Annihilation was always going to be a highly scrutinized film. It follows writer/director Alex Garland’s last sci-fi thriller Ex Machina, a film that is well on its way to becoming a genre mainstay. Now, armed with a bigger budget and source material from novelist Jeff VanderMeer, Garland’s sophomore directorial effort has been eagerly anticipated by fans.
And the wait has been worth it. Annihilation is remarkable.
The story revolves around a group of scientists who are investigating an anomalous expanding zone that was created from some sort of meteor crash. This area is dubbed the Shimmer and all lifeforms inside the Shimmer seem to be mutating in unprecedented ways.
This idea of mutation allows Garland to display a knack for visual wonder. Annihilation is an aggressively colorful movie, reaching heights of psychedelia that haven’t been seen in a wide release film for a while. The entire area of the Shimmer is given a prismatic rainbow sheen that keeps the world feeling utterly alien. It’s a subtle but impressive effect that maintains the illusion of this world.
Even if you took away that imagery, Annihilation is simply a great looking film. With a reported budget of $40 million, Garland has made a film that looks like it cost more than twice that. It’s an achievement that needs to be acknowledged.
Arthouse Meets Blockbuster
Part of that accomplishment comes in the film’s deft attempt at blending high concept genre thrills with a meditative tone. Garland doesn’t sacrifice his arthouse leanings — an unconventional score, sparse and character-driven dialogue, non-linear storytelling — in order to amp up the more accessible sci-fi/horror elements. He finds a way to blend the two and they end up complimenting each other extremely well.
And boy, do those elements work. The sci-fi premise of the movie allows for a wonderful array of entrancing sets and trippy moments, while the horror elements go full-out creature feature. There are moments that feel like they would be right at home in John Carpenter’s The Thing. Yes, Annihilation is operating at that level of excellence. Your skin will crawl during some of the more tense and disturbing sections of the movie.
A Solid Ensemble
But, what about the characters? It’s characters that anchor a story and keep us invested in what’s going on. Annihilation gives us an ensemble that is diverse in motivation and individually intriguing. Our main character, Lena (Natalie Portman), is investigating the Shimmer in order to find out what happened to her husband, Kane (Oscar Isaac). He is the only person to enter the Shimmer and come out alive but his body seems to be failing him.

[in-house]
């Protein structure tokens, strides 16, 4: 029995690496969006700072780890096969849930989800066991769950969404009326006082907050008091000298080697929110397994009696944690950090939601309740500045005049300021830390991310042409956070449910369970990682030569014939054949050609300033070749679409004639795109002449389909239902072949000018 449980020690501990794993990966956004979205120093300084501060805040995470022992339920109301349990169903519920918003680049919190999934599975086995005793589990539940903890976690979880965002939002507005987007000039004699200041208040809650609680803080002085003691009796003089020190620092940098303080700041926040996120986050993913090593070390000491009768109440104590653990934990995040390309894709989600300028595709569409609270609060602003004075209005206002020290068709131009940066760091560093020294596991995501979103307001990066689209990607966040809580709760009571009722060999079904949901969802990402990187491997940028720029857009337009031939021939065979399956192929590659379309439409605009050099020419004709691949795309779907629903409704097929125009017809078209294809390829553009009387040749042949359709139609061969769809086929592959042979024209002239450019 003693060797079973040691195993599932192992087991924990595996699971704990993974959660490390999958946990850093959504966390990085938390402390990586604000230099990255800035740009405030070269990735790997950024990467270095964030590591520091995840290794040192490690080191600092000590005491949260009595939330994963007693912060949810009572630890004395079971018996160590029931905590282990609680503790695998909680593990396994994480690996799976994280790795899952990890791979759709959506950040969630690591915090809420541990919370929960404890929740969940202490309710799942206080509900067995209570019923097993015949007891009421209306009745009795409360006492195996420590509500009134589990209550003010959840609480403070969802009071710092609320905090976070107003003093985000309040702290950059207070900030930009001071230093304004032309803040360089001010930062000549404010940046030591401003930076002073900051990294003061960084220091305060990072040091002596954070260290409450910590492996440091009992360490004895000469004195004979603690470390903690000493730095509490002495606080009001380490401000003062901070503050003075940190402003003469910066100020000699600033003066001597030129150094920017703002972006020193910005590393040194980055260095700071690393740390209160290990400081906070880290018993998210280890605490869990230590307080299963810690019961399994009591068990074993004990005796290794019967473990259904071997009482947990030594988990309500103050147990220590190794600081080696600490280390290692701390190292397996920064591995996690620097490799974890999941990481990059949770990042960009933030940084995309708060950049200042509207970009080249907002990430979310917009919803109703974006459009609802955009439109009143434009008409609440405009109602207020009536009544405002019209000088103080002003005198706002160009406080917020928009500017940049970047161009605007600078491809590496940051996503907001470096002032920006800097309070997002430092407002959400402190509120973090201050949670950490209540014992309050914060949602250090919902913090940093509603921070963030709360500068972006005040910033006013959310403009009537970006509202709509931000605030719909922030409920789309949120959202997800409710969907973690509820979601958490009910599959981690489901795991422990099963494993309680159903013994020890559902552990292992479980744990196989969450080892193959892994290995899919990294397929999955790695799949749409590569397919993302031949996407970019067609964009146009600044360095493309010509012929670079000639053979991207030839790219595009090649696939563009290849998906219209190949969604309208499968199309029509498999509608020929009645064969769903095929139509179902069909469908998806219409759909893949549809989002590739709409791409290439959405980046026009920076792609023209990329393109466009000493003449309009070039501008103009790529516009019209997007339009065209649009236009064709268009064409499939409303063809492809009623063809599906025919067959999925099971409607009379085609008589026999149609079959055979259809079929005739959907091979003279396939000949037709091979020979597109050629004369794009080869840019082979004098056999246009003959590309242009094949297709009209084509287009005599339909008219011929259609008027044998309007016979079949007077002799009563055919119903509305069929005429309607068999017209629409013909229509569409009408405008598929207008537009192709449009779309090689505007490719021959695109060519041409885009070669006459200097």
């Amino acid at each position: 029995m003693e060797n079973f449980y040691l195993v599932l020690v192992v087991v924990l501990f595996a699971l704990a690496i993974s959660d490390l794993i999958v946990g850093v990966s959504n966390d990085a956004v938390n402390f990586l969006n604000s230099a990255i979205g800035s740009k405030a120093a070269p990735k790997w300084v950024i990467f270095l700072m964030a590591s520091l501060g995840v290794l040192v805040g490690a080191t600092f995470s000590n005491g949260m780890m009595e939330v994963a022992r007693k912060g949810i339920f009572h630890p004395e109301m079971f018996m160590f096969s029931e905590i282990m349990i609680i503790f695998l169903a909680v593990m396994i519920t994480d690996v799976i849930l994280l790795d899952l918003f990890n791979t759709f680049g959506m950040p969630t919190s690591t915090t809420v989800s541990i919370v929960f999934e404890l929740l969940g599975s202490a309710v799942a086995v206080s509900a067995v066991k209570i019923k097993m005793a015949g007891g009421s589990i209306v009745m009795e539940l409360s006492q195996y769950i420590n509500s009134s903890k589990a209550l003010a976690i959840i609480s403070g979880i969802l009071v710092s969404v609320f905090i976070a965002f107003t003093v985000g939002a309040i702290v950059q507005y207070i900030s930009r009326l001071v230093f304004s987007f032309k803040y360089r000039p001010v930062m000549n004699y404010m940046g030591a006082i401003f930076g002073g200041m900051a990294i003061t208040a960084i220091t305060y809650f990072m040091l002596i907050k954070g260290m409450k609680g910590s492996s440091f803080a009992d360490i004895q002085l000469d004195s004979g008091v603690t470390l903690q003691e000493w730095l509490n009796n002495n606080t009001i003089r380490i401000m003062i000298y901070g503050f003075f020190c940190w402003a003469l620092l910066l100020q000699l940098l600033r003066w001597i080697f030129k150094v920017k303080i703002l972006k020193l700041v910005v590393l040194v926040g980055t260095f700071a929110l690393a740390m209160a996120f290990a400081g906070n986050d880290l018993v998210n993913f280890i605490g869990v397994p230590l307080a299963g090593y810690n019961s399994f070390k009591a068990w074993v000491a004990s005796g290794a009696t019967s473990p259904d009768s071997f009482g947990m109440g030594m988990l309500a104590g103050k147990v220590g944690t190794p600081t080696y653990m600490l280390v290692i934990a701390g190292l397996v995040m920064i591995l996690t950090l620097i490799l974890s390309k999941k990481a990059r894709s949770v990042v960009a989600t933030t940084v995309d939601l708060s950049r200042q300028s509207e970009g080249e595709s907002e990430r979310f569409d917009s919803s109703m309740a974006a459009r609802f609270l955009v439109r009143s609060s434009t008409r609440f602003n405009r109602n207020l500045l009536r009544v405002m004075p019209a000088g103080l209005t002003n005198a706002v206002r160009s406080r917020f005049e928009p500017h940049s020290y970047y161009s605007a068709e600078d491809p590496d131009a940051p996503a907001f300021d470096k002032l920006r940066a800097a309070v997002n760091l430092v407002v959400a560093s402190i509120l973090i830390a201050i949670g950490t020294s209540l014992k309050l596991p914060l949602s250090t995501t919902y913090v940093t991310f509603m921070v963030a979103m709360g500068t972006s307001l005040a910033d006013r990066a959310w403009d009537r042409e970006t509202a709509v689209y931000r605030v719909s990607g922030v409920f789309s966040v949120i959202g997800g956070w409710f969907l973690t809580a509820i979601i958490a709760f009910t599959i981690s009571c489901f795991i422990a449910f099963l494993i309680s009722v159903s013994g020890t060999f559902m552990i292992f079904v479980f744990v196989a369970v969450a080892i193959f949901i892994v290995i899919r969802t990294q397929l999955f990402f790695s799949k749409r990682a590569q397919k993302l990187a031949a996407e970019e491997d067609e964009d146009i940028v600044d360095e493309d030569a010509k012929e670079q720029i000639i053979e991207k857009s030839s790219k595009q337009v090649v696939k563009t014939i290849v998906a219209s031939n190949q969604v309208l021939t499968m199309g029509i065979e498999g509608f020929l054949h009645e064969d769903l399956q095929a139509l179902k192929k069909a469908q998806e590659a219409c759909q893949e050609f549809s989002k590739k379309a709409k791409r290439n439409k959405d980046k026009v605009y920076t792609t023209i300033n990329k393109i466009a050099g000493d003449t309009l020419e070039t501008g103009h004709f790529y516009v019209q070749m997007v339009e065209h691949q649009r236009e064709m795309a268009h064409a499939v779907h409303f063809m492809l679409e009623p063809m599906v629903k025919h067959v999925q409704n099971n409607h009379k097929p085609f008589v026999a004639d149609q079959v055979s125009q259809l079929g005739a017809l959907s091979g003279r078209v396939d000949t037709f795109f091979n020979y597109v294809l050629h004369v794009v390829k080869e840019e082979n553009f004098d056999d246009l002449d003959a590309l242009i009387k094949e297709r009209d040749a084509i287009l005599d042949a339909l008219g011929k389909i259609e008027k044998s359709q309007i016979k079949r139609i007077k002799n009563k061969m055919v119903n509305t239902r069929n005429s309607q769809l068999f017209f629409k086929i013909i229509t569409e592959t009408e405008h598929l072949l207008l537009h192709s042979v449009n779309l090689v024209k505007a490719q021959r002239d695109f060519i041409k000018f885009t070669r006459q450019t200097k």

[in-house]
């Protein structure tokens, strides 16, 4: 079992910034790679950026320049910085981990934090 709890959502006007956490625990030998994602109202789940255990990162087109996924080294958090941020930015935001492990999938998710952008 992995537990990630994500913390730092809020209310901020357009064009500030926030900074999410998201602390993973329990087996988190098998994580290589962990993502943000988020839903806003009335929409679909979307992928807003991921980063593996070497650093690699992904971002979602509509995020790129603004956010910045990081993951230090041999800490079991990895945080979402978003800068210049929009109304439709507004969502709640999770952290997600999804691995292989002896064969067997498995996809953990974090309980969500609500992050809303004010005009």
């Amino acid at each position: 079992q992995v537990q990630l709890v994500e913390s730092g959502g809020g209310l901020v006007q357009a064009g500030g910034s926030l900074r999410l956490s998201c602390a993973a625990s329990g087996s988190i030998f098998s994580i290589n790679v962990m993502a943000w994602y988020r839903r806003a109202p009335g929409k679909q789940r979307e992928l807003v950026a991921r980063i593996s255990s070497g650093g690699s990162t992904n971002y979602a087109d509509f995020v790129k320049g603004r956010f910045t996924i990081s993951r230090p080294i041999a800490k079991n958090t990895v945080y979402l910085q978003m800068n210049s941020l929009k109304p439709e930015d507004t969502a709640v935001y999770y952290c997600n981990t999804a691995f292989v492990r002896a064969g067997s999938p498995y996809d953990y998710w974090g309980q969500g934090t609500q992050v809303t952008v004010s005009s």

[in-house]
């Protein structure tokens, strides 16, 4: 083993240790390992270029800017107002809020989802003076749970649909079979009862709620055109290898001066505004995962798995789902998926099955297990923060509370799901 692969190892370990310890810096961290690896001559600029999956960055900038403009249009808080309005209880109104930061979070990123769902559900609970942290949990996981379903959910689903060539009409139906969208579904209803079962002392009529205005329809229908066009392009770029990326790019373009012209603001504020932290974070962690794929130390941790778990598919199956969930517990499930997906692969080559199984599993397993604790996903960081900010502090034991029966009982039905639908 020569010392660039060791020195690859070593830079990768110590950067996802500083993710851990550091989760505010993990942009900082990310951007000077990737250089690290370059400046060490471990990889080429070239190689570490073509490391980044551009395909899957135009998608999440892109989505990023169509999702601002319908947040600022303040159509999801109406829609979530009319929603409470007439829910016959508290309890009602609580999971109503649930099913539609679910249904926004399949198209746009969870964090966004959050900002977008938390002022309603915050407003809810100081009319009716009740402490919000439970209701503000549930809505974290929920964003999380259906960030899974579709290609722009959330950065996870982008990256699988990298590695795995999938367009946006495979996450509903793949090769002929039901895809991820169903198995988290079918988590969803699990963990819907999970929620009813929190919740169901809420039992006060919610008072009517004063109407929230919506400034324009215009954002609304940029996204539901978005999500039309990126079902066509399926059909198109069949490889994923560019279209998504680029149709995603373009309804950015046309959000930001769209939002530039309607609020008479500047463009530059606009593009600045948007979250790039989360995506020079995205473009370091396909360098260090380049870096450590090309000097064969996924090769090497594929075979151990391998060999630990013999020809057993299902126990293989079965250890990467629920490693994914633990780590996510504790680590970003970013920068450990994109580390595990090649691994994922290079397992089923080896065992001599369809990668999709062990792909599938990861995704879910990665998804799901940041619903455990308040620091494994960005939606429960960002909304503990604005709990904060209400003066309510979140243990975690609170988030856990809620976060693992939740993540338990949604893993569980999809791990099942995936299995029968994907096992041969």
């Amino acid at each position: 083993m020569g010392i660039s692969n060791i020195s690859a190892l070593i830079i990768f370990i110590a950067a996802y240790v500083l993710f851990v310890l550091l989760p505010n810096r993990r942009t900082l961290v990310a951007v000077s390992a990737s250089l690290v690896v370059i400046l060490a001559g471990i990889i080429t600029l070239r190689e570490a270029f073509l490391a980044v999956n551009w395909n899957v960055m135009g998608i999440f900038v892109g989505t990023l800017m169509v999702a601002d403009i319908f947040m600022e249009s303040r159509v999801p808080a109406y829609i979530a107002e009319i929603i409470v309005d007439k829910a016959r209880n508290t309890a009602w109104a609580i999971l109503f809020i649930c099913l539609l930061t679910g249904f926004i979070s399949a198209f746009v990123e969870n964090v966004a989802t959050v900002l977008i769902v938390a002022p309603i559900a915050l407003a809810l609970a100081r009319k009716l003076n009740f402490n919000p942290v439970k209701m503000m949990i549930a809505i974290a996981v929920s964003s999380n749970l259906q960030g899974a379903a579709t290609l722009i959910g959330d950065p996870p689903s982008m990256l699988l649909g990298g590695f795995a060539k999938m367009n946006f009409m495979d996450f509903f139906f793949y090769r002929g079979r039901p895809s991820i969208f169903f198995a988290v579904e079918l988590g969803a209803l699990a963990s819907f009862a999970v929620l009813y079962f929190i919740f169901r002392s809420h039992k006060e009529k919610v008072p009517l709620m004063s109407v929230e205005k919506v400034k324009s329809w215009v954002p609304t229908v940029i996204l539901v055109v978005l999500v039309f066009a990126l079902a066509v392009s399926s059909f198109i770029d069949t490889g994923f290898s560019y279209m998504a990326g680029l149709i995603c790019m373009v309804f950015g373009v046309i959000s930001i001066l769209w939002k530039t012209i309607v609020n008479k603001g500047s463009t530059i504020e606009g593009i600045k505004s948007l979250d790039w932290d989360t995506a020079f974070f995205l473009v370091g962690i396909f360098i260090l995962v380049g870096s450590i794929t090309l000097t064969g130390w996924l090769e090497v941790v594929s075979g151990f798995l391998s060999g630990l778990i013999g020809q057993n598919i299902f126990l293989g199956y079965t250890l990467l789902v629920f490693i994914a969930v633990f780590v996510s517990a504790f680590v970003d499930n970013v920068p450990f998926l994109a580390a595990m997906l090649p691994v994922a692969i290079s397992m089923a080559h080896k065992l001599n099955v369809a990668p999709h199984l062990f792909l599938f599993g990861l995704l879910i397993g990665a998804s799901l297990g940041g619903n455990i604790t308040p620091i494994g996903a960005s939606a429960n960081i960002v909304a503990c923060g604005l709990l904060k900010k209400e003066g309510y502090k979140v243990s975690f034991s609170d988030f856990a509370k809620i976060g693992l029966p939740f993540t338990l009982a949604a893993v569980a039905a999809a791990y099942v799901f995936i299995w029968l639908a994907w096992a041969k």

Lena is a complex and clearly troubled character, and the revelations we learn about her and Kane along the way amplify her own personal drive. We also get characters like Dr. Ventress (Jennifer Jason Leigh) who are equally mysterious and offer up some illuminating reveals as the film progresses.
It’s worth noting that the entire main cast of the film are all women, but it’s also worth noting that Annihilation isn’t going about this fact in a Ghostbusters (2016) way. There are certainly subtextual elements you can read into in regards to the team being comprised of solely female characters, but Annihilation isn’t being showy about this and that makes it all the more inspiring.
The Only Problem
If there is one nitpick that feels necessary to point out, it’s that Annihilation falls victim to a debilitating storytelling trope: framing the story by starting at the ending. The movie starts with Lena having exited the Shimmer and being interrogated. This is a well-worn cliché that feels at odds with the rest of the movie’s intelligent and challenging construction.
It’s a framework that destroys any mystery about what will happen to certain characters. If the movie could edit those parts out or move them all to the ending, it would be nigh perfect. It’s possible that this is how the source novel is structured, but regardless, it’s the one problem in an otherwise astonishing film.
Is Annihilation Good?
It’s damn near great. It balances being cerebral sci-fi with effective horror, compelling characters, and jaw-dropping visuals that will brand themselves into your brain. This is one that will find its audience one way or another, and we’ll be talking about it for a long, long time. It’s not going to hit for everyone — it still leans more arty than blockbuster — but if you dig smart genre fare that isn’t afraid to push the boundaries, this is an unmissable experience.